As a Bridport resident, Jim could indulge his other passion – Guinness – at our monthly Monday dates at the Bull Hotel in East Street.  Indeed audiences for these back room sessions responded well to the new line-up, growing substantially despite the freezing cold in Winter and the sweaty heat in Summer!  A highlight of 2002 was the celebration in March of our “ten years of Bull” under the stewardship of landlord Ray Buzza.  A huge audience tested the structure of the old building.

Clarinettist Terry Emptage joined the band in 2002 for a two year spell.  Terry, a veteran of the Eel Pie Island jazz scene in the 1950s, brought an unprecedented level of instrument mastery with him!  Pete Winterhart came in at about the same time on drums.  Pete is the most intuitive of drummers whose rich textures contribute enormously to our New Orleans sound.

During the early noughties we made another very enjoyable appearance at Bude Jazz Festival (2002) and made short tours to the North (of Bristol), the “Far East” and the London area, visiting Nottingham, Warrington, Bingley, Halesowen, Albrighton, Norwich, Yarmouth, Colchester, Birmingham, Tamworth, Chaddesley Corbett, Enfield, Eton.....  We took a coach load of supporters with us to perform for the second time at 100 Oxford Street.  Our appearances in the West Country for parties, jazz clubs, weddings, concerts and the like, continued unabated.  Our next recordings were issued on CD, with Down South (2001) followed by Monday Date (2002) and Dreamy Sunset (2004).  In 2004, Mike Betts replaced Terry on clarinet, bringing with him a delightful playing style, a tenor sax, and a dry sense of humour!

Things were going well when, in 2006, the Bull Hotel was sold and the band was unceremoniously “released” by the new owners; a sorry end to what was an institution, both for us and our regulars.  Fortunately we were able to keep up our regular monthly sessions, first at the Coach and Horses, South Perrott and latterly at the nearby Winyards Gap Inn.  In this period we played several gigs with young vocalist Caroline Rovina, including another visit to Bude jazz fest.  Caroline joins us on several tracks of our CD Don’t Advertise Your Man (2007).

By this time, church and village hall concerts had become a notable part of the band’s very varied programme.  They’re a great way of playing to an attentive and appreciative audience, while making good sums of money for local causes.  And there’s often a pub nearby.  To date, we have played in more than fifty churches in the West Country, returning to many of them by popular demand.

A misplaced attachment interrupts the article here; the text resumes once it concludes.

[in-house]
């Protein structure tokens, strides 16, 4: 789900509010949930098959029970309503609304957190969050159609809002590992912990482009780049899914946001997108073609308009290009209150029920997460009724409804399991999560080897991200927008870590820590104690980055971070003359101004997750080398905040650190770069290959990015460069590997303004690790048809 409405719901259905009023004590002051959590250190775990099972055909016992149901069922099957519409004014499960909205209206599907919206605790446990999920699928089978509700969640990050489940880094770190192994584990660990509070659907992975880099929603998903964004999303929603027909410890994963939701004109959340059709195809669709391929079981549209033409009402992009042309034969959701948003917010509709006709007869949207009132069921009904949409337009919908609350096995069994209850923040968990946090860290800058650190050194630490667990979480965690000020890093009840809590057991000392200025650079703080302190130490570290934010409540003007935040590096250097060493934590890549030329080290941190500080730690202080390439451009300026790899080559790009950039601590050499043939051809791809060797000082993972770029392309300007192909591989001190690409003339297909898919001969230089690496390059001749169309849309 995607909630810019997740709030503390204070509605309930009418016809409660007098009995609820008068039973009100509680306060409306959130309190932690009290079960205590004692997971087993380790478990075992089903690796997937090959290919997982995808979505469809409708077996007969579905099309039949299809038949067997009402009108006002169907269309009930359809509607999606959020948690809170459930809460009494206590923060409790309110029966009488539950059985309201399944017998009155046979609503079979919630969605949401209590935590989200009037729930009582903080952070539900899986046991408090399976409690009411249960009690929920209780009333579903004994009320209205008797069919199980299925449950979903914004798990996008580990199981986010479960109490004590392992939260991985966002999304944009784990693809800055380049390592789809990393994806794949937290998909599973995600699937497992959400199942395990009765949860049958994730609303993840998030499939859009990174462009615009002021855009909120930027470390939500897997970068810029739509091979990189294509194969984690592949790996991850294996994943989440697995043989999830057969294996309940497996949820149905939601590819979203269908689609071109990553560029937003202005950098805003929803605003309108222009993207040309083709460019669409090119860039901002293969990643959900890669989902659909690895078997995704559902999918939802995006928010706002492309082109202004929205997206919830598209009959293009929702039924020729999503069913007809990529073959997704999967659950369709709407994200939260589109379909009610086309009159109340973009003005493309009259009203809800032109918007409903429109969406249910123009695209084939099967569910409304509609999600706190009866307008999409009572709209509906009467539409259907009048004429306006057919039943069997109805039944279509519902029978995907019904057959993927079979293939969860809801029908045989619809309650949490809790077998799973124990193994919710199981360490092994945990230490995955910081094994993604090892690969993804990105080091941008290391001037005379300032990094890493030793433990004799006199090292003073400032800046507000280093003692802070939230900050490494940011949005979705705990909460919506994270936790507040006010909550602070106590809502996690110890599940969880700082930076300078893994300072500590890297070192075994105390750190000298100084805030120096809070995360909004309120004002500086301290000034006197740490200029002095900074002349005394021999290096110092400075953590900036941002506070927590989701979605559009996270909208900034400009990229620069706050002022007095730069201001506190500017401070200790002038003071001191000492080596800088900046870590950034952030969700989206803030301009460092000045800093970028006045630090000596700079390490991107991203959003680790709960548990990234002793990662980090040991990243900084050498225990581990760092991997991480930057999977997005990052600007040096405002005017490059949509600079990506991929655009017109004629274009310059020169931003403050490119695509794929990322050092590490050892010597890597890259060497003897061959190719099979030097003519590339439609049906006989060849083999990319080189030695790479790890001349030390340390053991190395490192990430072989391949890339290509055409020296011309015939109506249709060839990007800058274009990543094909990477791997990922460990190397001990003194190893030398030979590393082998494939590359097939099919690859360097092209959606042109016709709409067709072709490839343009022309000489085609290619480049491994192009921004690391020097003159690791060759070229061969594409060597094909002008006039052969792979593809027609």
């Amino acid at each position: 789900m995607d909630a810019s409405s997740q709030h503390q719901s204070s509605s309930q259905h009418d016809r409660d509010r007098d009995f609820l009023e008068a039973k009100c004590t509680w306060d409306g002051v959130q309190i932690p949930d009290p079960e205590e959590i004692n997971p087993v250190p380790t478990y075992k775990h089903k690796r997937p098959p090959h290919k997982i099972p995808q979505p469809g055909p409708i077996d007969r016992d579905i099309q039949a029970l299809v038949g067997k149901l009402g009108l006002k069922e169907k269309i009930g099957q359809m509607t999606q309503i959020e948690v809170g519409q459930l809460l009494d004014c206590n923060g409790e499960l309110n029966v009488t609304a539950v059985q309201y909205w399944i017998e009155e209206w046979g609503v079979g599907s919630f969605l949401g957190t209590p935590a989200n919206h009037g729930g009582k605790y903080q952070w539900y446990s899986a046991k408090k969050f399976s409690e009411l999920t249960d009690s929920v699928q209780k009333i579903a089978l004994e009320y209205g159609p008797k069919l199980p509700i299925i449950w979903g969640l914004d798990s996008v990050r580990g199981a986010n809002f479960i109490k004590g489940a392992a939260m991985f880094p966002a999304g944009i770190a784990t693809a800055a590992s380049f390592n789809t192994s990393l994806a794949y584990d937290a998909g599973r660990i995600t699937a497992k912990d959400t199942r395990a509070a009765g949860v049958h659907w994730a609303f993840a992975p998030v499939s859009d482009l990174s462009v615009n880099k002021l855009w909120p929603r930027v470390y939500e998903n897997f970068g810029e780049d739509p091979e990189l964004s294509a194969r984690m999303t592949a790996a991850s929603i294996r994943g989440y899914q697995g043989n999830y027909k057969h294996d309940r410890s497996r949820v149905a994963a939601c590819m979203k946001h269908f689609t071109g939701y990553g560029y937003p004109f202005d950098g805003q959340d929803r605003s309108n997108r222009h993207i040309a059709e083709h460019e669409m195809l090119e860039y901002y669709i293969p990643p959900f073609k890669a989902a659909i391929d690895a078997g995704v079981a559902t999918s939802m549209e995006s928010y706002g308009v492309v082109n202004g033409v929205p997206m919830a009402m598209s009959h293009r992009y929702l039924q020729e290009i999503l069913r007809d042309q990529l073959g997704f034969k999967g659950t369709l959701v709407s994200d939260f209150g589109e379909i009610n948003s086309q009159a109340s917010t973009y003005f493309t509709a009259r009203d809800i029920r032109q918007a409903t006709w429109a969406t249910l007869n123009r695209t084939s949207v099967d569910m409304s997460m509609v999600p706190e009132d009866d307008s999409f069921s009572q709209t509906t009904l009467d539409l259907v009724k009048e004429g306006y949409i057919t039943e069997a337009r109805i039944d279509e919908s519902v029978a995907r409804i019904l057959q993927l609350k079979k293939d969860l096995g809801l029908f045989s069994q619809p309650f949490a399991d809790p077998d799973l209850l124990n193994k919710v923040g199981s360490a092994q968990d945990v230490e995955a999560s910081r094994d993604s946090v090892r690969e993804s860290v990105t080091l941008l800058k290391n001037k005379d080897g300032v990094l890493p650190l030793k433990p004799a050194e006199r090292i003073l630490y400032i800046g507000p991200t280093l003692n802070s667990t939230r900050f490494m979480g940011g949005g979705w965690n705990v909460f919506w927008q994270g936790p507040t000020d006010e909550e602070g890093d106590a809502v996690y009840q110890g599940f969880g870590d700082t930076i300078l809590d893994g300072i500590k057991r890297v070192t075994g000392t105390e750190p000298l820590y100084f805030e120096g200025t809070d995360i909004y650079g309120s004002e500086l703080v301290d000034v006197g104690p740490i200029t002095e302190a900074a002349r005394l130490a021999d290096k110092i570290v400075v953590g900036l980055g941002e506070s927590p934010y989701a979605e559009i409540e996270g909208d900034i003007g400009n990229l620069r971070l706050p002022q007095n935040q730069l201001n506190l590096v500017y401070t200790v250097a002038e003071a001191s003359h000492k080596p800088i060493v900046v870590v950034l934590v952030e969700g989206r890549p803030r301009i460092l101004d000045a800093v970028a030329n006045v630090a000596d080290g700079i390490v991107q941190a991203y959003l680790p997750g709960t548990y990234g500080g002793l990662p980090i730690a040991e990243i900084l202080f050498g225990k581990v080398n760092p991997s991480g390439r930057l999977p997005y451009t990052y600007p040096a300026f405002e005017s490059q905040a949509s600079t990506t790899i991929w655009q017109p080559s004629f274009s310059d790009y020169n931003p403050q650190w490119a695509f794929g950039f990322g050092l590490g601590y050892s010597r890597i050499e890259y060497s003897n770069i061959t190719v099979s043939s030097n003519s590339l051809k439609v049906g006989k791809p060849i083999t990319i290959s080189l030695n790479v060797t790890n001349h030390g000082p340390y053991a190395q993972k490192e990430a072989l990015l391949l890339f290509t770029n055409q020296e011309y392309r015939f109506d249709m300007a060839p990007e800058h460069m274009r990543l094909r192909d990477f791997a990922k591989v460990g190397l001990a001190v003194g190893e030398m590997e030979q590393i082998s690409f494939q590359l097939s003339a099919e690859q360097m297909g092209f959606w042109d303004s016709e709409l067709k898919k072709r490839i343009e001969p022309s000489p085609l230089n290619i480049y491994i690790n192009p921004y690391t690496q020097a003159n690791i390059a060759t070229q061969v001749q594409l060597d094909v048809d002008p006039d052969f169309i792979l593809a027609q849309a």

In 2008, we were shocked to lose Pete Farley, who died suddenly.  At a gig a day or two beforehand, Pete leaned back in his chair and declared “Life doesn’t get much better than this!” - an appropriate epitaph for a very fine banjo player and great bloke.  After a long search, we were delighted when Eddie Edwards joined the band in 2010.

Also in 2010, another very fine player—Pete Middleton—joined the band when long-serving trombonist Bob Kefford decided to take things a bit more easy.

Bob still plays occasional gigs with the band and was instrumental in producing our CD Best Of Times (2010) which is a compilation of tracks chosen mostly from our tapes and CDs of the preceding 20 years.

Meanwhile Jim Holmes found us a new residency, at the excellent Ropemakers in Bridport.  The “Ropeys” has the benefit of great landlords and local Palmers ales in perfect condition, and we’re still enjoying monthly sessions there with a very friendly and loyal audience..  Unfortunately, after a year or so of gigs within walking distance of home, Jim became ill in early 2012 and was obliged to stop playing, at least for the time-being, a very sad event for everyone who appreciated Jim’s innate jazz-ness.

Fortunately for the SCS, at this time we were able to recruit Steve Graham, one of the finest and most popular New Orleans style trumpeters in the UK.  As one might expect, Steve is making his personal mark on the band which, excitingly, continues to evolve “before your very eyes”!

Meanwhile our diary remains healthy.  We’ve played private parties and concerts in a huge variety of venues, from pubs to theatres, from beach cafes to stately homes.  Dozens of churches and village halls in Dorset, Somerset, Devon and Wiltshire have now been packed with happy people enjoying our mixture of ragtime, spirituals and hot New Orleans jazz.  And quite a few jazz clubs and jazz festivals invite us to play—which we’re always delighted about.

The jazz scene is constantly changing, even in the wilds of Wessex.  What does the future hold?  Who knows... but then, that’s jazz!